Hi Steve,
Well, as I am both a game player and a software developer I'd say I am
definitely in a position to help you and your friend here. If you have
any questions you would like to ask me specifically I'm certain I may
be a big help. Anyway, here are the questions and answers to the
questions you asked.

Question:
1. What is the best combination for accessibility within a visual
environment. E.g,
Java (graphics) and self-voicing? Flash (graphics) and self-voicing?
Java (graphics)
and a client TTS based program? etc...

Answer:
All of these questions are asking about specific programming languages
such as Java and Flash. Either one could work for a game if the
developer knows how to add accessibility to the program. However, I
will say that Java can be problematic as not all screen readers
support swing, and there for if the developer uses Java there should
definitely be some way to self-voice the game that way the screen
reader is not an issue for the gamer. Fortunately, you can use
prerecorded speech files that get played back as needed as I do with
my games, or the Java developer could use something like FreTTS for
speech output. It isn't the best quality speech system, but it does
work.

Question:
2. Would 1 approach be more difficult than another? E.g, screenreader
over self-voicing?

Answer:
Not really. However, as a developer and a gamer I prefer the program
self-voice itself rather than depending on a screen reader. The reason
I say this even though some screen readers like Jaws and Window-Eyes
can directly be supported through their individual APIs not all screen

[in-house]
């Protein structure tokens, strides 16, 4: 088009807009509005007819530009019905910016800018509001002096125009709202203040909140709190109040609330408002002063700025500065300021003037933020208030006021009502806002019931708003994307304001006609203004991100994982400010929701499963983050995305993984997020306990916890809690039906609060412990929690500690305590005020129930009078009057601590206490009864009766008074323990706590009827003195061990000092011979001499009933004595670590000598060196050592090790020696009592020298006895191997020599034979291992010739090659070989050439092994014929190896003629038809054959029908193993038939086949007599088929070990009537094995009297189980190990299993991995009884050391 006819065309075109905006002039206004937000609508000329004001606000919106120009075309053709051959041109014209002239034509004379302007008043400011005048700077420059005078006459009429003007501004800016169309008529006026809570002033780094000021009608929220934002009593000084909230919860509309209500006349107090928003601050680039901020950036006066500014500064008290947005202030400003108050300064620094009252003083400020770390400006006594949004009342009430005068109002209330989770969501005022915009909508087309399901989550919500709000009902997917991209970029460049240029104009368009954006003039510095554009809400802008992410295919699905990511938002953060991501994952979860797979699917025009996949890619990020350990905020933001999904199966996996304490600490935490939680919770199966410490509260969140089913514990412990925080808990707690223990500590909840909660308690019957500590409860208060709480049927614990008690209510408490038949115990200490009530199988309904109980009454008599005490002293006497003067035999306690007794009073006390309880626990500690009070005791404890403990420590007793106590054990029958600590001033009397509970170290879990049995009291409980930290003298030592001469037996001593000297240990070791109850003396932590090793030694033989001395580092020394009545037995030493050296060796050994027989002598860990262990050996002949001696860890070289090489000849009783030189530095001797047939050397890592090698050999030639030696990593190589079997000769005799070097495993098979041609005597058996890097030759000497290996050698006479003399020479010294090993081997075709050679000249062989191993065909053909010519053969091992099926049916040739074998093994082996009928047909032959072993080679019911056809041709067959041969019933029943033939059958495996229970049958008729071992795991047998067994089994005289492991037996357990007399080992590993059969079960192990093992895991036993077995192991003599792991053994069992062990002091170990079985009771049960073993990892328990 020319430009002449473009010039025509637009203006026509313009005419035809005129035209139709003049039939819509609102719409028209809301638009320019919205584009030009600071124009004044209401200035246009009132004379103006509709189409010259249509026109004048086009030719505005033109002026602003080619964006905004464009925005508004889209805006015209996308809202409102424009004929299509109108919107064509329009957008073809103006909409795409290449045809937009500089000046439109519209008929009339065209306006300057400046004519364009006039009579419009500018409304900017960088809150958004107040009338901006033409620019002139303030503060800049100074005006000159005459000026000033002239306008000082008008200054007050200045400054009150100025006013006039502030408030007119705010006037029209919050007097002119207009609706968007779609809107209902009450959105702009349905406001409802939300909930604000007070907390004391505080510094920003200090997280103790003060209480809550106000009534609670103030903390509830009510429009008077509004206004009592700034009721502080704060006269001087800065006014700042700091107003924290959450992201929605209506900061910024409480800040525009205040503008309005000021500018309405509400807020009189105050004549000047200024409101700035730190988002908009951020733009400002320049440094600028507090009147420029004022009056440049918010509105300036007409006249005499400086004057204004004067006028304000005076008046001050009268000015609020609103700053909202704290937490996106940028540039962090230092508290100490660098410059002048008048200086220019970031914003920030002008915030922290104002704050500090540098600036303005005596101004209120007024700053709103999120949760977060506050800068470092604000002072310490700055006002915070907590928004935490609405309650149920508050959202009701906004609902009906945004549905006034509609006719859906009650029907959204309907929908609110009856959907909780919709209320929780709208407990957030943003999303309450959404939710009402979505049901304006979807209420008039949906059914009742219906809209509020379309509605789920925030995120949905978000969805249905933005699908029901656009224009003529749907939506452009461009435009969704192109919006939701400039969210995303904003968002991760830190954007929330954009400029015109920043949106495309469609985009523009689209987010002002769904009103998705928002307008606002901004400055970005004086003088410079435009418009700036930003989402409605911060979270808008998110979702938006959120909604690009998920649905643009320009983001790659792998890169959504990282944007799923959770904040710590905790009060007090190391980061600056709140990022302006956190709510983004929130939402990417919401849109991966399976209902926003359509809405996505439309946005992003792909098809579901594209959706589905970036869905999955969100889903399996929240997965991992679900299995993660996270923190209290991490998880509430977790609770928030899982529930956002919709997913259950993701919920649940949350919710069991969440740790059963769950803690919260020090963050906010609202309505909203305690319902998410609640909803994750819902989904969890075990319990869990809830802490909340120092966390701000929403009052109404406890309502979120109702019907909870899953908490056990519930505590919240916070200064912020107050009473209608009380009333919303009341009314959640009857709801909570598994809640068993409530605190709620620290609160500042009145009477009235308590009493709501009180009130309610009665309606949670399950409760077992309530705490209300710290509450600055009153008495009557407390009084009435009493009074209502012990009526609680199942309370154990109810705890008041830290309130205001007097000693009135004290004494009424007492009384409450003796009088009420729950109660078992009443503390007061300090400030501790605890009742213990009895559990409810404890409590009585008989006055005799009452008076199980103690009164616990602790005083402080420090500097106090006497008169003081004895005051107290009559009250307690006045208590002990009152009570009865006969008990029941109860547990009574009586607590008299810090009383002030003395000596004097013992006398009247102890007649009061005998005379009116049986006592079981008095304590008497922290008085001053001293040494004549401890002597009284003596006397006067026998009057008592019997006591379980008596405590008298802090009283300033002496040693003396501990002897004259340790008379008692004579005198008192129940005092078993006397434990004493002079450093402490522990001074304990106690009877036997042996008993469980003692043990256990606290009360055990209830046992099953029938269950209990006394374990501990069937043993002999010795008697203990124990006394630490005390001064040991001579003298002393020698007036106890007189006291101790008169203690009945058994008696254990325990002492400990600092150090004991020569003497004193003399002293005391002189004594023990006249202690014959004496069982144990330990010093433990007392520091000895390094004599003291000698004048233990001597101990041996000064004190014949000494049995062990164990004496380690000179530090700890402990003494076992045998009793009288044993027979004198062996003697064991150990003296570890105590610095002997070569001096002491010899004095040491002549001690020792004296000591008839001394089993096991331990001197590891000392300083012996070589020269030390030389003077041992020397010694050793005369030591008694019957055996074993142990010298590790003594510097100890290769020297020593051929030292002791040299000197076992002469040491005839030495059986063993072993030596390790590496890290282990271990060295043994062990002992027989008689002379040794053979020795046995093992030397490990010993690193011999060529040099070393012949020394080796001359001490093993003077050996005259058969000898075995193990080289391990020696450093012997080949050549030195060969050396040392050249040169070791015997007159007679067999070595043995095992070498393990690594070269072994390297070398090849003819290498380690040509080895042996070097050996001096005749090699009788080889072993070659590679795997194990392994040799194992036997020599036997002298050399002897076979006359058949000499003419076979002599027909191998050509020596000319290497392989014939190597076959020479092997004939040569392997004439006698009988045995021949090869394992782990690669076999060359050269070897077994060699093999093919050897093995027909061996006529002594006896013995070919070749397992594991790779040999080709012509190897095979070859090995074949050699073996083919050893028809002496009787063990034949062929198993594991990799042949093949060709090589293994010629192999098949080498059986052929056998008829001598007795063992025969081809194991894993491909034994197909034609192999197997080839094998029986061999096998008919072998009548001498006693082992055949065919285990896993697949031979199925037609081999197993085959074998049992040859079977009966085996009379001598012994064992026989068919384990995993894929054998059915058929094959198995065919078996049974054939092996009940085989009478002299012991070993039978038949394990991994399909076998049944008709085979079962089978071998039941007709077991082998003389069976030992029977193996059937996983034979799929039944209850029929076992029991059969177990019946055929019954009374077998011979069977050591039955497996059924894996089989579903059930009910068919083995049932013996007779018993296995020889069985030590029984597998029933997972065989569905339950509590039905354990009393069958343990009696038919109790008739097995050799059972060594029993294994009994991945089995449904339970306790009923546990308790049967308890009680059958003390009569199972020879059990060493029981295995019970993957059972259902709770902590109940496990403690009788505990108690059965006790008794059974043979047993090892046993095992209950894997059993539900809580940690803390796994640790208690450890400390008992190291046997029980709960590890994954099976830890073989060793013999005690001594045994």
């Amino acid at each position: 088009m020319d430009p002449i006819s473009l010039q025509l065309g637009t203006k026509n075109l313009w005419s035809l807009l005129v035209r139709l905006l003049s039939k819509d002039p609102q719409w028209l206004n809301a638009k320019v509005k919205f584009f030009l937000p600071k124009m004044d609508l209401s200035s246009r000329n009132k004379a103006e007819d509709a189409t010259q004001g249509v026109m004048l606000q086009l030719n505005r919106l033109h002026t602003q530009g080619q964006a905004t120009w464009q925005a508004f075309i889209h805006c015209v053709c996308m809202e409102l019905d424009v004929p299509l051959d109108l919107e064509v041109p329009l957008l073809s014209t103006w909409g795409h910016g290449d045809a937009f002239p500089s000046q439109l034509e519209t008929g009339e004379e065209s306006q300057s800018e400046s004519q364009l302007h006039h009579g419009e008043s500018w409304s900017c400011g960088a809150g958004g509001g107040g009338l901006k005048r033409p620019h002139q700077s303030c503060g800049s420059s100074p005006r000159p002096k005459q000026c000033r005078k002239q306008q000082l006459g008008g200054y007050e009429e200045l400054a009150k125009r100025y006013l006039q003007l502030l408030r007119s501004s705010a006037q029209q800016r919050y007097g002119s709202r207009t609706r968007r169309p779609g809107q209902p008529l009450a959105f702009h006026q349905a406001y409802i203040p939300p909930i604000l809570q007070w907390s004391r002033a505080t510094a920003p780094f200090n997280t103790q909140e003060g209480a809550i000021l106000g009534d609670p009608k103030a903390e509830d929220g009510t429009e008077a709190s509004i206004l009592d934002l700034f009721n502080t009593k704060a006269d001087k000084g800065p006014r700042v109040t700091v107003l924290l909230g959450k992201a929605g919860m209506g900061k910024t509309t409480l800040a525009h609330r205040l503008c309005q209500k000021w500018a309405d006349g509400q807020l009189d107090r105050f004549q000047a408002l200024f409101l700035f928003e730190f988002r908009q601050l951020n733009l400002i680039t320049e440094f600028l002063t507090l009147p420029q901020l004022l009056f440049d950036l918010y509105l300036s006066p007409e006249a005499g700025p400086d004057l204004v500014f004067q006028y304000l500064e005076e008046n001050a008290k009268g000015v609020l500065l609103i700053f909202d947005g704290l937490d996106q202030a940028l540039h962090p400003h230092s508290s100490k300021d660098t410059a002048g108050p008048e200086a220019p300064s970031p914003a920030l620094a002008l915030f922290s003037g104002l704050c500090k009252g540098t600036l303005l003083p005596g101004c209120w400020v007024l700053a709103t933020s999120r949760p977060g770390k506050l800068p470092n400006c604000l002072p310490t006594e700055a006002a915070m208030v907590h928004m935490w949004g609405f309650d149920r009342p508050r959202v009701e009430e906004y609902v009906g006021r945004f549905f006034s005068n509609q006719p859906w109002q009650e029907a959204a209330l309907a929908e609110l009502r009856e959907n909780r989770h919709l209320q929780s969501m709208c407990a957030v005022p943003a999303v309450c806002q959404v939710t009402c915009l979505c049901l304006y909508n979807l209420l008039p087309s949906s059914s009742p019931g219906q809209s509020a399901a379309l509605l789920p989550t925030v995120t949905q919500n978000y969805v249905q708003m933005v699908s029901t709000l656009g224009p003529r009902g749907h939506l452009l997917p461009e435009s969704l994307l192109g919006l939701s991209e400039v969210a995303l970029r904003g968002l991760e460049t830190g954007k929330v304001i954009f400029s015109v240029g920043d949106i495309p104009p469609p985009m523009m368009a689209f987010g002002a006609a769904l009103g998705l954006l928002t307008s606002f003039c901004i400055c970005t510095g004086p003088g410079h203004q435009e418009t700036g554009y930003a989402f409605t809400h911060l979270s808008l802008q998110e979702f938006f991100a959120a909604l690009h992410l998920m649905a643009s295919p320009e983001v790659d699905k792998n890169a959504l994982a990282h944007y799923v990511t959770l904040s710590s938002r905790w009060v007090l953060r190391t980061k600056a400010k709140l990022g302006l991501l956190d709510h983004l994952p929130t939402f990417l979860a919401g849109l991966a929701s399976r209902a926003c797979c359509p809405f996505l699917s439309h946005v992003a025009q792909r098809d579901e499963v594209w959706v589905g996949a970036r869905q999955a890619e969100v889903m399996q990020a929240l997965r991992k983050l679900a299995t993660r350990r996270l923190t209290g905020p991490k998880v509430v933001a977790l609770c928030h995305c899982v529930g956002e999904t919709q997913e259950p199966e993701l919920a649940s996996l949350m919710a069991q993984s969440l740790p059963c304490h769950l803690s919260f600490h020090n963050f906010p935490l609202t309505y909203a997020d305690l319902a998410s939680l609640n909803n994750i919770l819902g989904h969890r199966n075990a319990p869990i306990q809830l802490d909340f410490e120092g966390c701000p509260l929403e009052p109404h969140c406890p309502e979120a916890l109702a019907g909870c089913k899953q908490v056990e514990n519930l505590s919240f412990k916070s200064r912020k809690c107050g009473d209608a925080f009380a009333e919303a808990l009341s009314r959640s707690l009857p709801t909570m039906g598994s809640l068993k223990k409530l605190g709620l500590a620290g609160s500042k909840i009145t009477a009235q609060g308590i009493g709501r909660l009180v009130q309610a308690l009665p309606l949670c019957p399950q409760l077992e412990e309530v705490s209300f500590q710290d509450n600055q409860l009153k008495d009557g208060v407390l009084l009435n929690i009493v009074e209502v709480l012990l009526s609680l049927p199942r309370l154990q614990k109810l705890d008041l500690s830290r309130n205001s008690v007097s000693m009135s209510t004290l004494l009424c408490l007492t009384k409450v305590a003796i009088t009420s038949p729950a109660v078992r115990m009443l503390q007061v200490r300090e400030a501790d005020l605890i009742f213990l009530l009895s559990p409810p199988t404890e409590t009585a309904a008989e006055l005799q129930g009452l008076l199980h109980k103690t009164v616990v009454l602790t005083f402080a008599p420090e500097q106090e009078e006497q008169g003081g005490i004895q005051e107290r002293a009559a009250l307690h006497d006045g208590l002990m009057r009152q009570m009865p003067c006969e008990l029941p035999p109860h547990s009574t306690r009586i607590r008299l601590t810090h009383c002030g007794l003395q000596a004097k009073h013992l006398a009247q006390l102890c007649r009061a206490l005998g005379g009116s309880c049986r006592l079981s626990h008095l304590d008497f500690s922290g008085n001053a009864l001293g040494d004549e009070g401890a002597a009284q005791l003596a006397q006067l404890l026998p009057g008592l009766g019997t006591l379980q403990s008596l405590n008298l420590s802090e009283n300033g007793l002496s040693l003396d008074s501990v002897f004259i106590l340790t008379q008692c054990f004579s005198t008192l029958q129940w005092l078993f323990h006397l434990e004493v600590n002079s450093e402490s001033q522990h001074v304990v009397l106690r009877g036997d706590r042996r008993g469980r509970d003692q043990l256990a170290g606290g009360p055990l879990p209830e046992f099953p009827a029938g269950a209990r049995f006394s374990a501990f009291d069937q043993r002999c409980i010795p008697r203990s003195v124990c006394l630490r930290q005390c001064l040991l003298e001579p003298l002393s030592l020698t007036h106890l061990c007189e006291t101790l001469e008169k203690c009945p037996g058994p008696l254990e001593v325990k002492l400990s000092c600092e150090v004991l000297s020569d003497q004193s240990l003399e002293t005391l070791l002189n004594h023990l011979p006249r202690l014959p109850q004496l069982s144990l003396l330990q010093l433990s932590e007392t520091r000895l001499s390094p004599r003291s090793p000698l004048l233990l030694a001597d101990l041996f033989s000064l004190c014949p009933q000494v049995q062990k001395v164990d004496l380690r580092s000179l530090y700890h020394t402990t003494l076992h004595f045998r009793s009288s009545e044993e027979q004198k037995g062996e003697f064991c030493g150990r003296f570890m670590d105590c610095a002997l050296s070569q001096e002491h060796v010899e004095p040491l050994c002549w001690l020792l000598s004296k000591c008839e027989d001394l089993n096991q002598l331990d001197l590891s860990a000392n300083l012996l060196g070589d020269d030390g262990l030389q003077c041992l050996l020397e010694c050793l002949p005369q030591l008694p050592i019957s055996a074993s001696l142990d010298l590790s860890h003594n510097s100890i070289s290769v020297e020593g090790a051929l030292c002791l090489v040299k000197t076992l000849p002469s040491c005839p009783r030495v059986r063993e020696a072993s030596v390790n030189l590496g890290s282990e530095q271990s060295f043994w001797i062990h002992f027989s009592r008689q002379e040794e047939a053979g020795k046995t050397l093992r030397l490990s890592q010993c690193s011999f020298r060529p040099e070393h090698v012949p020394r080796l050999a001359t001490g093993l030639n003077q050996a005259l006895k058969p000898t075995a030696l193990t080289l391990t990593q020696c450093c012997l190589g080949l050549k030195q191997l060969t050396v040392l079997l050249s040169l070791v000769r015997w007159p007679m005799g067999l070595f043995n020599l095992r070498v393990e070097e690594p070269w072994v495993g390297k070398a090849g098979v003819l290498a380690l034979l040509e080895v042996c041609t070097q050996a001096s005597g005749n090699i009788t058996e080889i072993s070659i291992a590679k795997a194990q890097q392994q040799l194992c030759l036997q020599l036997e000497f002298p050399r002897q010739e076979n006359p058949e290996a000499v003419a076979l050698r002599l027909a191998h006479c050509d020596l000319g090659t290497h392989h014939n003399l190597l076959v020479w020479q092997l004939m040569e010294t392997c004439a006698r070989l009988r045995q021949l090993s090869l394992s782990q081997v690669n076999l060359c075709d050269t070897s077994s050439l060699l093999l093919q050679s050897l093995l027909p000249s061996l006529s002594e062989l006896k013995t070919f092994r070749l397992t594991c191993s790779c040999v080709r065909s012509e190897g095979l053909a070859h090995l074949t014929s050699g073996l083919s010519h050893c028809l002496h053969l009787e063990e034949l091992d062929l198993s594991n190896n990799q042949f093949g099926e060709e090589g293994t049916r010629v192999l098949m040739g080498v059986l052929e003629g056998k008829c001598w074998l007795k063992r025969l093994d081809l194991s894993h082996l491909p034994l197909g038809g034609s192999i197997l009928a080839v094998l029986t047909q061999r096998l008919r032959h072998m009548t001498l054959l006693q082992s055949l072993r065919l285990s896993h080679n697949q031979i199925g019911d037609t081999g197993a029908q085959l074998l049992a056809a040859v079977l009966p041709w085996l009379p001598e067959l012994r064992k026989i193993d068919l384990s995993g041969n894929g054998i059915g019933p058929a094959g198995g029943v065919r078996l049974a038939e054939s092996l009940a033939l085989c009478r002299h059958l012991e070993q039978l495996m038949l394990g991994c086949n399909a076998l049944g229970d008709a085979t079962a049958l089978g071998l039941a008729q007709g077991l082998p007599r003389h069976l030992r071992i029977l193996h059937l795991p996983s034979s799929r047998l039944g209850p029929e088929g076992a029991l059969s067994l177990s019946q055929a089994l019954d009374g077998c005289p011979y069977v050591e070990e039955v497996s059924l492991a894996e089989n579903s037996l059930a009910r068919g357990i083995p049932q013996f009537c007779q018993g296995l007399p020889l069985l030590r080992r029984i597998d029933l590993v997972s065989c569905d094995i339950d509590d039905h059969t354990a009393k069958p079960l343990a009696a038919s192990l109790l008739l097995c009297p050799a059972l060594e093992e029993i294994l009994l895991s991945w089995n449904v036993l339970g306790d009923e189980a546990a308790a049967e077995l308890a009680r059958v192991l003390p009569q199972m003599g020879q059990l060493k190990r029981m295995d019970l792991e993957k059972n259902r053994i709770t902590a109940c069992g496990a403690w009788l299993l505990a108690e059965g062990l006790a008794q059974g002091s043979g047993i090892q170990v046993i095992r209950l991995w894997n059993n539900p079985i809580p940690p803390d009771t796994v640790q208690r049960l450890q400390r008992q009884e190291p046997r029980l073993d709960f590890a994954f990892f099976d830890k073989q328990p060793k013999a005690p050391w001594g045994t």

readers have this ability and there for your screen reader support
would be limited to whatever screen reader/screen readers you decided
to support. If you use a language like Java accessibility is dependant
on if the screen reader supports the Java access bridge. Jaws and NVDA
do, but Window-Eyes does not. Therefore once again your accessibility
is very hit and miss using a screen reader. The only way to make sure
everyone can play it is to make the game itself provide the speech
output via tts engine or by using prerecorded speech as needed.

Question:
3. Are there any examples of such a graphical game which offer a good
gaming experience
to both the blind and sighted, which incorporate audio accessibility?

Answer:
A few. However, this is something that has largely not been done since
most accessible game developers don't care about graphics thus don't
include them. One game I know of that has graphics and is accessible
is Teraformers. That's one of the only examples I can think of in
terms of an action game that does this. There are other games such as
those created by 7128.com that have graphics and speech output, but
those are mostly turn based games where you answer questions such as
in the Inspector Cindy games, or word puzzles. Not exactly what you
are looking for here as they are rather simple examples of how
accessibility can be applied to a graphical game. there are also the
All In Play card games that are accessible to blind and sighted alike,
but once again it is  a rather simple example of a graphics based game
being made accessible to the blind. I'm not sure you can find anything
complex where graphics and accessibility were designed into the same
game.

HTH

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